But the investigation, launched at the time of the disappearance, probed passengers, crew, Shah, and co-pilot Fariq Abdul Hamid for evidence of motive or involvement. And the early discovery that the plane’s communications system was disabled had seemed to suggest that the plane was either hijacked or its disappearance orchestrated by a pilot. Turning off that system requires a keyboard input and manually switching a number of cockpit controls in sequence.

Since that fateful night when controllers lost contact with MH370, Shah has moved in and out of prominence as a suspect and focus of public theorizing. 

Public scrutiny focused around his potential links to Malaysian political opposition leader Anwar Ibrahim and the discovery of the flight simulator at his home – a development which led pilots to come out and tell the public, essentially – that’s not that unusual.

Parallels were also drawn between MH370 and the 1997 SilkAir Flight 185 crash, which was concluded to be a suicide mission by the pilot. There have been 13 cases of what appeared to be pilot suicide since 1976, according to the US Aviation Safety Network. The latest was the March 2015 crash of a Germanwings flight in France, killing all 150 passengers and crew.

But there was also outrage at theories implicating Shah: Shah’s friends and family came forward to defend him, and their accounts prompted the New York Times to characterize him as “a grandfather and veteran pilot widely respected by his colleagues,” who “brimmed with enthusiasm for flying, cooking and home repair hobbies.”

And while it became clear early on in the investigation that someone was in control of the plane when it went off-route, theories abounded that mechanical difficulties could have led the pilot to change course.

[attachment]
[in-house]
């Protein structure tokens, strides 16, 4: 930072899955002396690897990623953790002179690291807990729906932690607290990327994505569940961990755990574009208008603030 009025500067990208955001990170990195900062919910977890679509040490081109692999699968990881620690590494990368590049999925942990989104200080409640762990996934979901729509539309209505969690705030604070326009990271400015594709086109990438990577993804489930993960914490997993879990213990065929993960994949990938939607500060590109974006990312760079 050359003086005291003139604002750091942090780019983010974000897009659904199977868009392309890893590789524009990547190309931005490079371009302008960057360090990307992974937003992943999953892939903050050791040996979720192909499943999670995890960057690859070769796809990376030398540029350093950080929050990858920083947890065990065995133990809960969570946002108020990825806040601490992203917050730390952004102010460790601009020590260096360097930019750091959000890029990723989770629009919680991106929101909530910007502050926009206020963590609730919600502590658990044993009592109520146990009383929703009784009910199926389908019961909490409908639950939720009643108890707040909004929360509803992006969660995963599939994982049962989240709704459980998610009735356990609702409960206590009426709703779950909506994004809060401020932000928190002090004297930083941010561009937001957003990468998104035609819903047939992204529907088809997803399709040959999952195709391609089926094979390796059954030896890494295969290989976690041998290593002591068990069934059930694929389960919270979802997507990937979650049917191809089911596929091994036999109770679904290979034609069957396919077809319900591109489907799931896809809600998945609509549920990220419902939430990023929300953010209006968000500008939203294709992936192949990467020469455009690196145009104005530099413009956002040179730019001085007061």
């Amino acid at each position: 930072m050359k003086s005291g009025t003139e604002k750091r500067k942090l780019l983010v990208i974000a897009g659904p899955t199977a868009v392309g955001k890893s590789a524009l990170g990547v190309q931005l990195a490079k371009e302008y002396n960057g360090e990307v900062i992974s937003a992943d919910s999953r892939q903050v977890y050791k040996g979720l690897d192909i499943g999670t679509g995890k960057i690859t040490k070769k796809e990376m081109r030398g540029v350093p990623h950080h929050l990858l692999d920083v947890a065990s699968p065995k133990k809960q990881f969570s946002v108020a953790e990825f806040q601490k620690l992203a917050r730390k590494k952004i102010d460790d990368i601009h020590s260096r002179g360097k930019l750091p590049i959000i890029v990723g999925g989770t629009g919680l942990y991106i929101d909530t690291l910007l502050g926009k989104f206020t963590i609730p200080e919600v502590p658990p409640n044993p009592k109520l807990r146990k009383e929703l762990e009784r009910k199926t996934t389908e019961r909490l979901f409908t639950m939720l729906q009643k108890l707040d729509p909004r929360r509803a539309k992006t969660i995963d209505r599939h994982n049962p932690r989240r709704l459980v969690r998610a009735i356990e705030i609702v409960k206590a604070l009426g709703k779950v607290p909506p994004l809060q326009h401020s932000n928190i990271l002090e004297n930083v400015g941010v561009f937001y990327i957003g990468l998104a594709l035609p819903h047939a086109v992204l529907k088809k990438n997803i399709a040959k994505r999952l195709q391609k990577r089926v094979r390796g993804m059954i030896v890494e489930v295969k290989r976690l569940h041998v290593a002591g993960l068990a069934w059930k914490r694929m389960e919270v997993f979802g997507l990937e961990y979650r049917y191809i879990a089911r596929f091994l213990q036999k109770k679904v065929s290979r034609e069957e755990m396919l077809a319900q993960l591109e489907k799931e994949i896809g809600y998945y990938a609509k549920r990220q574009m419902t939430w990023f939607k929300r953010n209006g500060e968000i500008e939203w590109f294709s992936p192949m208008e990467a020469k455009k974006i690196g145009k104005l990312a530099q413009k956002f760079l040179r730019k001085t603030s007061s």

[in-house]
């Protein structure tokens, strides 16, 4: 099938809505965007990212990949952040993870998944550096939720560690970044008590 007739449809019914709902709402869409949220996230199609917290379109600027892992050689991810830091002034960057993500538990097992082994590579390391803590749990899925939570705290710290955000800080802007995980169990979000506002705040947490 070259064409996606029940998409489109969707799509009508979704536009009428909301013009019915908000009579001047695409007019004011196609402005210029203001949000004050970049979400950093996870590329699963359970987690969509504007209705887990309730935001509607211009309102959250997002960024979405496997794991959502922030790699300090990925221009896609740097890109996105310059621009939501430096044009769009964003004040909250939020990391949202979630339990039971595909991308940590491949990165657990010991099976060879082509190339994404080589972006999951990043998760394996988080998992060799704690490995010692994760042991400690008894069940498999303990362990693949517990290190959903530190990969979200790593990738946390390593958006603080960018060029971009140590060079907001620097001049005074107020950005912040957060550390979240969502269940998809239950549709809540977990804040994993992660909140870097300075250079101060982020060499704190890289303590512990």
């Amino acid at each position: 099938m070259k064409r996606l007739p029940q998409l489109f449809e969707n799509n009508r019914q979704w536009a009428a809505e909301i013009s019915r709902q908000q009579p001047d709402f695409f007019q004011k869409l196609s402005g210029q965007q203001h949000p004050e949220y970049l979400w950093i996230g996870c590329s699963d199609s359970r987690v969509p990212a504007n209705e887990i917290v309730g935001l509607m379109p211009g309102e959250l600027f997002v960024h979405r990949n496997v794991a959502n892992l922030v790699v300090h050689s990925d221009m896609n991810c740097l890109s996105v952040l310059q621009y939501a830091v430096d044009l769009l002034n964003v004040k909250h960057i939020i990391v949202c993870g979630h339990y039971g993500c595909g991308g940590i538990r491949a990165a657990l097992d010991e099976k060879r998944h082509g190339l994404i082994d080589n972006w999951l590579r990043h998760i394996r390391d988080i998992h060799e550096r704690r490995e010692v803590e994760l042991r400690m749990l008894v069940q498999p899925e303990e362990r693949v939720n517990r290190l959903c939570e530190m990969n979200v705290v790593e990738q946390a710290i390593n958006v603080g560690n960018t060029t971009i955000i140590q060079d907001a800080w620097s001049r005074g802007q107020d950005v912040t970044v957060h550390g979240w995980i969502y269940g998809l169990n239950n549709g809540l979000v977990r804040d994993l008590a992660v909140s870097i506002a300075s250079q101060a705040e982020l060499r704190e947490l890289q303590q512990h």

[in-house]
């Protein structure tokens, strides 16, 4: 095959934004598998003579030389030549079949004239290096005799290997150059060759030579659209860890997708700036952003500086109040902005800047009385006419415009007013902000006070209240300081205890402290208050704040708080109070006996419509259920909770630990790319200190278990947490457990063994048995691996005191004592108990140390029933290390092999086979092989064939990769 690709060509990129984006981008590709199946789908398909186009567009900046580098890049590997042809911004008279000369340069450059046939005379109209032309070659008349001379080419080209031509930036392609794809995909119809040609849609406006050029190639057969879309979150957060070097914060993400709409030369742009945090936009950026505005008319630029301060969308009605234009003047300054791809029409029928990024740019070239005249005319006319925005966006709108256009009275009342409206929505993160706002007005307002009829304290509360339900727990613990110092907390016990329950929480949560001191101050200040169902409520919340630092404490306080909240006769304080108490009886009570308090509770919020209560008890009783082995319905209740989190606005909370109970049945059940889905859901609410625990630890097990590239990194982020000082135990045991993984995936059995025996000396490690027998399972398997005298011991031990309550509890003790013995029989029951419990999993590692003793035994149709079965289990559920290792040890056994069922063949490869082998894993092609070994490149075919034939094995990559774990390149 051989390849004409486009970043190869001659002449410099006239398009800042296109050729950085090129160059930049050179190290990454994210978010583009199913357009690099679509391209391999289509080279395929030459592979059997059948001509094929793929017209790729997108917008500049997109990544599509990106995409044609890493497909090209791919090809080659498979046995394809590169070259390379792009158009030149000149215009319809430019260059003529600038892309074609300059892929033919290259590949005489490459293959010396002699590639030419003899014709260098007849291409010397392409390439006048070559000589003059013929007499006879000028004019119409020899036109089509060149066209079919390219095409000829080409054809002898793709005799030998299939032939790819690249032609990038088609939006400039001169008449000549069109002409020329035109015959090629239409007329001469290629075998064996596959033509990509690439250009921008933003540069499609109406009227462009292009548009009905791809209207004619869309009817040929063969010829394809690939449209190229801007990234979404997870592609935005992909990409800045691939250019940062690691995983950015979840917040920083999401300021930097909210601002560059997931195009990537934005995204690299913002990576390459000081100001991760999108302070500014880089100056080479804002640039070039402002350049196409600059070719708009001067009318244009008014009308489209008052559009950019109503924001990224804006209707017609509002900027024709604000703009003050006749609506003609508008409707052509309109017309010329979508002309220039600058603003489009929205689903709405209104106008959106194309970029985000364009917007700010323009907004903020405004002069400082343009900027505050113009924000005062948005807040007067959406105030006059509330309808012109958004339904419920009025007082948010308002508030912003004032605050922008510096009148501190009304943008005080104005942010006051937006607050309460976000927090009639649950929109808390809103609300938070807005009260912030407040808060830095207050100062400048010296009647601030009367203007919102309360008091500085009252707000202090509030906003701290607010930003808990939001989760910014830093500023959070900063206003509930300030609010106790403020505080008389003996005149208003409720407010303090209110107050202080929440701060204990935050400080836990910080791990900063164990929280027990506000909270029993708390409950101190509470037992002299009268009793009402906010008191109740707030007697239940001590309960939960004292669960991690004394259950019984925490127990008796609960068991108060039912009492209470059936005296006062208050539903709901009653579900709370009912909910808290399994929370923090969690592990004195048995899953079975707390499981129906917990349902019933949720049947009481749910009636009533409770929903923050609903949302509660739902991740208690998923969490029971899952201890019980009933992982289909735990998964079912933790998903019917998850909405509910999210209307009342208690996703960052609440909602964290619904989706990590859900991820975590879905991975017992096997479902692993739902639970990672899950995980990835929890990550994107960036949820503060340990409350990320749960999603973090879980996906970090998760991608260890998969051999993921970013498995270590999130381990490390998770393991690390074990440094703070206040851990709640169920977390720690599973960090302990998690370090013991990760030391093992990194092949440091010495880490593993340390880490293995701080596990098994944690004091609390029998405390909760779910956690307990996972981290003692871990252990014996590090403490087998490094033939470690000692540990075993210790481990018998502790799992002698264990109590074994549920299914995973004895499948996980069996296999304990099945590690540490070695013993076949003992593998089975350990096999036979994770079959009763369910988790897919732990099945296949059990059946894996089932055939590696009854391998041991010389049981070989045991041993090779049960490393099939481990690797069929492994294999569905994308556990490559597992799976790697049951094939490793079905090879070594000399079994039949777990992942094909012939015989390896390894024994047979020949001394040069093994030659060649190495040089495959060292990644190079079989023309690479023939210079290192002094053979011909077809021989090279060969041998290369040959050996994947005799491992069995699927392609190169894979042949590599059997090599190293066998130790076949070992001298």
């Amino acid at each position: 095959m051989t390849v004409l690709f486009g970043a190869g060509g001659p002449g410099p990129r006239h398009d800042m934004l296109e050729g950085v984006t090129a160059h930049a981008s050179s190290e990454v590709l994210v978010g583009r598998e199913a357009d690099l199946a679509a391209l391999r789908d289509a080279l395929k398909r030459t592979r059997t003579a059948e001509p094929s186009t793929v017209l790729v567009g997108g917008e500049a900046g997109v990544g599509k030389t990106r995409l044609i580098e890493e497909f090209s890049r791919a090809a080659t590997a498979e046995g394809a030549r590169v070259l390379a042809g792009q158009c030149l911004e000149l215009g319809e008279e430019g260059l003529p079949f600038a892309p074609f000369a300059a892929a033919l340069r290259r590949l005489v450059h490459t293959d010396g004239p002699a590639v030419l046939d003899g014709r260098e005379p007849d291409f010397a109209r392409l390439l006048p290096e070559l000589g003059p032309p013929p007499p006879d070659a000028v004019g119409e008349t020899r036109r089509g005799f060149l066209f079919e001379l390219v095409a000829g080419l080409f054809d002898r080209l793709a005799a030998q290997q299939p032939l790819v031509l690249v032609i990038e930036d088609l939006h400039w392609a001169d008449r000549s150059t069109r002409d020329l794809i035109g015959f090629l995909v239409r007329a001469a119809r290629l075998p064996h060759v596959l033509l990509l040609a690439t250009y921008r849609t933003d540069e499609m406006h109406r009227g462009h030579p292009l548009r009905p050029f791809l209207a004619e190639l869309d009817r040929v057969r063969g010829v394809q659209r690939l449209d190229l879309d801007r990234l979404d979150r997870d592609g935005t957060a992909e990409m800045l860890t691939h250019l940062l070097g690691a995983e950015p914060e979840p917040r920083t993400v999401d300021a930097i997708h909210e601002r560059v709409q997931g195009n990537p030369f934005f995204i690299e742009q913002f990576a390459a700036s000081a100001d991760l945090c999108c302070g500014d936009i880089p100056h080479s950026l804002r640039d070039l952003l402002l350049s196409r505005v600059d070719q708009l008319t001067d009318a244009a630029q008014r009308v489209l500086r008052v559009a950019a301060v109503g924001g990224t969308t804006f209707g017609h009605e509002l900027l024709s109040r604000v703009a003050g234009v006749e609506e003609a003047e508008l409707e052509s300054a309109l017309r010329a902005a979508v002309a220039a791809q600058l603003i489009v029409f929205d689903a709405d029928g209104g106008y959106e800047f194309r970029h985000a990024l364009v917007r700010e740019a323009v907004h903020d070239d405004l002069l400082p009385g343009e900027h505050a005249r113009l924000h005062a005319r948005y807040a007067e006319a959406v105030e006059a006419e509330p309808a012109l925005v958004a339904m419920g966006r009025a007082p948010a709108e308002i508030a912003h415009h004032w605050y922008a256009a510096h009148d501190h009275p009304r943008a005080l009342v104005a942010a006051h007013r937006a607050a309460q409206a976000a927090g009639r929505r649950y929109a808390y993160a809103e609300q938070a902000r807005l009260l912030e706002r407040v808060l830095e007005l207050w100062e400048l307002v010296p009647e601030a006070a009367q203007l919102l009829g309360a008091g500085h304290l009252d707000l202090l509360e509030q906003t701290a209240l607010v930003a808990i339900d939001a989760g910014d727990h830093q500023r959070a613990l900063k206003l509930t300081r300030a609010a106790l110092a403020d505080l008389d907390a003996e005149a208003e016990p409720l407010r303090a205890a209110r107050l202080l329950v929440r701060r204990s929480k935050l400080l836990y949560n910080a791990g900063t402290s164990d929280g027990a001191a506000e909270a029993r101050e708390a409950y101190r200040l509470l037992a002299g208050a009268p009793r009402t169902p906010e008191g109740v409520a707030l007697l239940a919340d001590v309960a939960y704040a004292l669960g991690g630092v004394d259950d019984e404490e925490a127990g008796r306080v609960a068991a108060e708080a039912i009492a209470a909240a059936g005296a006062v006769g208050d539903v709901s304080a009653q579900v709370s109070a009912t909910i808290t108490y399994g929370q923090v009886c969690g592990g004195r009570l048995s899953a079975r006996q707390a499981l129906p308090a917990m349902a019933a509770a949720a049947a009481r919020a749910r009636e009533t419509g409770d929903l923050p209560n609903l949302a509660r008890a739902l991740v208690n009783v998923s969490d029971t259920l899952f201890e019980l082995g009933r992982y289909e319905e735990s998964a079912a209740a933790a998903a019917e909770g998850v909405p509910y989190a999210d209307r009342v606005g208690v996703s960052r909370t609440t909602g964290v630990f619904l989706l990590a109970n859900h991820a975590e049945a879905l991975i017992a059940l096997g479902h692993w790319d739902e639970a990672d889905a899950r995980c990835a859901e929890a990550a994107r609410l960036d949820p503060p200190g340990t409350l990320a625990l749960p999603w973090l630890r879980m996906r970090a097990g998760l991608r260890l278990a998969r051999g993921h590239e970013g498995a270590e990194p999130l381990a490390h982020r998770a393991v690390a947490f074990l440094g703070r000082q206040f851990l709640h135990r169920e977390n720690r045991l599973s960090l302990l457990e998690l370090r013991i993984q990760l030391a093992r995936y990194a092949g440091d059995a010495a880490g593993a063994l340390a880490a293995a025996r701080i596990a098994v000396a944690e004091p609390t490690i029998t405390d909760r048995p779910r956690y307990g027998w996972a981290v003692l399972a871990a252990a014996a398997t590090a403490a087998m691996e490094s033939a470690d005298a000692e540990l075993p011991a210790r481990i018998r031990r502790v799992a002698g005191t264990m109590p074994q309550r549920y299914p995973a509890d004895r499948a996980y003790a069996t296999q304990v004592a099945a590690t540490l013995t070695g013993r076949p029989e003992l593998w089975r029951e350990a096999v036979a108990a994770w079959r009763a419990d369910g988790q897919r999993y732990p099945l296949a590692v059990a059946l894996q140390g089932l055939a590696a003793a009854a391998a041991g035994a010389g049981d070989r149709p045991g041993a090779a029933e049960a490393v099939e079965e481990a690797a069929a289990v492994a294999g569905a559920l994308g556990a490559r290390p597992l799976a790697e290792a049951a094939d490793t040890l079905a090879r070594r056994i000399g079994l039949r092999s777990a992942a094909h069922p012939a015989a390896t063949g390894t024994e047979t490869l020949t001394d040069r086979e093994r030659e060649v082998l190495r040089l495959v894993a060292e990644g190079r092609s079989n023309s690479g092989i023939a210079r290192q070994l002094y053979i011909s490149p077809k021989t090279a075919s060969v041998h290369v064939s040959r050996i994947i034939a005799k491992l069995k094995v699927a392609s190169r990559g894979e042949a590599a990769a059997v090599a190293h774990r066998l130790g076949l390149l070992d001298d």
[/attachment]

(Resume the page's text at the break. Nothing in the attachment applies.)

In a much-circulated opinion piece originally published in a blog by Chris Goodfellow, the Canadian pilot sets out his theory that fire caused the veer off-route, but also chastises the public fervor indicting Shah without proof. He wrote:

There is no point speculating further until more evidence surfaces, but in the meantime it serves no purpose to malign pilots who well may have been in a struggle to save this aircraft from a fire or other serious mechanical issue. Capt. Zaharie Ahmad Shah was a hero struggling with an impossible situation trying to get that plane to Langkawi.

While the fire theory now seems unlikely, the idea that something potentially uncontrollable went wrong has stuck.

The search area, some 120,000 square kilometers of the southern Indian Ocean off Western Australia, was designated based on the theory that the pilots were either unconscious or dead and that the flight was continuing on autopilot. That's the situation that would lead it to dive, not glide into the ocean for its final resting as Mr. Kennedy, the Dutch search team leader, referenced.

His questioning of that theory this week was echoed by Martin Dolan, chief of the Australian Transportation Safety Bureau, earlier this year. When commenting on the inability of the team to find the plane in the search area after two years, Mr. Dolan said:

“The alternative is, frankly, that despite all the evidence, the possibility that someone was at the controls of that aircraft and gliding it… If we haven’t found it, then we’ll have to be contemplating…that there were control inputs into that aircraft at the end of its flight.”

The glide view is not supported by the investigating agencies, Reuters reports. Those agencies would presumably have had access to the confidential forensic report leaked by New York magazine, although some suggest that authorities have been reluctant to get behind a theory implicating the Malaysian captain.